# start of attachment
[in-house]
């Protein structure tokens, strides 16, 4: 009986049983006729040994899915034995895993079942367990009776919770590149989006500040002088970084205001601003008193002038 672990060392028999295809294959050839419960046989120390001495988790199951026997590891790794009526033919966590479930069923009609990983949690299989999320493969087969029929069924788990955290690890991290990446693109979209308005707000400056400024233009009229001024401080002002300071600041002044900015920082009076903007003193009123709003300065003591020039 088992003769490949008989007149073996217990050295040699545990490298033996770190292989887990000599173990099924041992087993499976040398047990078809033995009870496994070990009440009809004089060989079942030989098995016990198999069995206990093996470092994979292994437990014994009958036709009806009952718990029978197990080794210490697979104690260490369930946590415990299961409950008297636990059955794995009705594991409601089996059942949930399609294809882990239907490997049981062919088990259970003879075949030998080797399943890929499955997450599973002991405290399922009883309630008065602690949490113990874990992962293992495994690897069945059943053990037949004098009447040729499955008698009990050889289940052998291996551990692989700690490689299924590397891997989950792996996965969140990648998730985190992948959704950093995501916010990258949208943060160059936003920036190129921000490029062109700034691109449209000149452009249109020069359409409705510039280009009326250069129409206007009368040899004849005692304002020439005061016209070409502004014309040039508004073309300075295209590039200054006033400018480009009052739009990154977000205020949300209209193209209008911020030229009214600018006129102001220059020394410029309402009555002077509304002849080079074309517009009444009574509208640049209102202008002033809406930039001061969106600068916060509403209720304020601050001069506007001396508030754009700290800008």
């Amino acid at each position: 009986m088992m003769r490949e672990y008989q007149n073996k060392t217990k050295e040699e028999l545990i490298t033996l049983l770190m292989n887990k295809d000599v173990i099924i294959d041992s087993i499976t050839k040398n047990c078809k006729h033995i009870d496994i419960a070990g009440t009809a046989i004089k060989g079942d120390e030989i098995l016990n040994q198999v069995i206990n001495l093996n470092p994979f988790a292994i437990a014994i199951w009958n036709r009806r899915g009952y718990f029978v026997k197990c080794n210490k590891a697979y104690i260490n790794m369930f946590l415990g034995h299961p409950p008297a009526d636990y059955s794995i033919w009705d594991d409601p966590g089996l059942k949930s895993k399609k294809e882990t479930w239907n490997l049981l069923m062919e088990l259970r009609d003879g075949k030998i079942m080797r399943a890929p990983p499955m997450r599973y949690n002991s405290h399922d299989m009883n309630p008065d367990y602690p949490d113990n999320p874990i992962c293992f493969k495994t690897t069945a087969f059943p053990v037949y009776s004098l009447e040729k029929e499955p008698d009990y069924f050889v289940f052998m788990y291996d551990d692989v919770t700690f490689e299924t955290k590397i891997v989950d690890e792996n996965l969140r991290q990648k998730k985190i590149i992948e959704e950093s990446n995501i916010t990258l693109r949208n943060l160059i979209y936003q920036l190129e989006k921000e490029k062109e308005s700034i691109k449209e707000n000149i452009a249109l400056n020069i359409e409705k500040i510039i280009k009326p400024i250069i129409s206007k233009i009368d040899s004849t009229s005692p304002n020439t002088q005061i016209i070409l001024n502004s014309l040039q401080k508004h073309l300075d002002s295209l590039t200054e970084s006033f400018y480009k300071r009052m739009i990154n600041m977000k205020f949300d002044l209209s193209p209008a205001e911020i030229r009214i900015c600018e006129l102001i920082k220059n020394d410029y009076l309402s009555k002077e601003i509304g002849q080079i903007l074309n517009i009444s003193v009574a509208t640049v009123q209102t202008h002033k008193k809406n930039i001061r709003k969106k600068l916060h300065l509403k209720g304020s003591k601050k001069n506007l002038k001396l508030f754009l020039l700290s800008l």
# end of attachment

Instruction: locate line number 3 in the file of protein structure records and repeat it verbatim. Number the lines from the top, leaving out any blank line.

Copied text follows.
């Amino acid at each position: 009986m088992m003769r490949e672990y008989q007149n073996k060392t217990k050295e040699e028999l545990i490298t033996l049983l770190m292989n887990k295809d000599v173990i099924i294959d041992s087993i499976t050839k040398n047990c078809k006729h033995i009870d496994i419960a070990g009440t009809a046989i004089k060989g079942d120390e030989i098995l016990n040994q198999v069995i206990n001495l093996n470092p994979f988790a292994i437990a014994i199951w009958n036709r009806r899915g009952y718990f029978v026997k197990c080794n210490k590891a697979y104690i260490n790794m369930f946590l415990g034995h299961p409950p008297a009526d636990y059955s794995i033919w009705d594991d409601p966590g089996l059942k949930s895993k399609k294809e882990t479930w239907n490997l049981l069923m062919e088990l259970r009609d003879g075949k030998i079942m080797r399943a890929p990983p499955m997450r599973y949690n002991s405290h399922d299989m009883n309630p008065d367990y602690p949490d113990n999320p874990i992962c293992f493969k495994t690897t069945a087969f059943p053990v037949y009776s004098l009447e040729k029929e499955p008698d009990y069924f050889v289940f052998m788990y291996d551990d692989v919770t700690f490689e299924t955290k590397i891997v989950d690890e792996n996965l969140r991290q990648k998730k985190i590149i992948e959704e950093s990446n995501i916010t990258l693109r949208n943060l160059i979209y936003q920036l190129e989006k921000e490029k062109e308005s700034i691109k449209e707000n000149i452009a249109l400056n020069i359409e409705k500040i510039i280009k009326p400024i250069i129409s206007k233009i009368d040899s004849t009229s005692p304002n020439t002088q005061i016209i070409l001024n502004s014309l040039q401080k508004h073309l300075d002002s295209l590039t200054e970084s006033f400018y480009k300071r009052m739009i990154n600041m977000k205020f949300d002044l209209s193209p209008a205001e911020i030229r009214i900015c600018e006129l102001i920082k220059n020394d410029y009076l309402s009555k002077e601003i509304g002849q080079i903007l074309n517009i009444s003193v009574a509208t640049v009123q209102t202008h002033k008193k809406n930039i001061r709003k969106k600068l916060h300065l509403k209720g304020s003591k601050k001069n506007l002038k001396l508030f754009l020039l700290s800008l």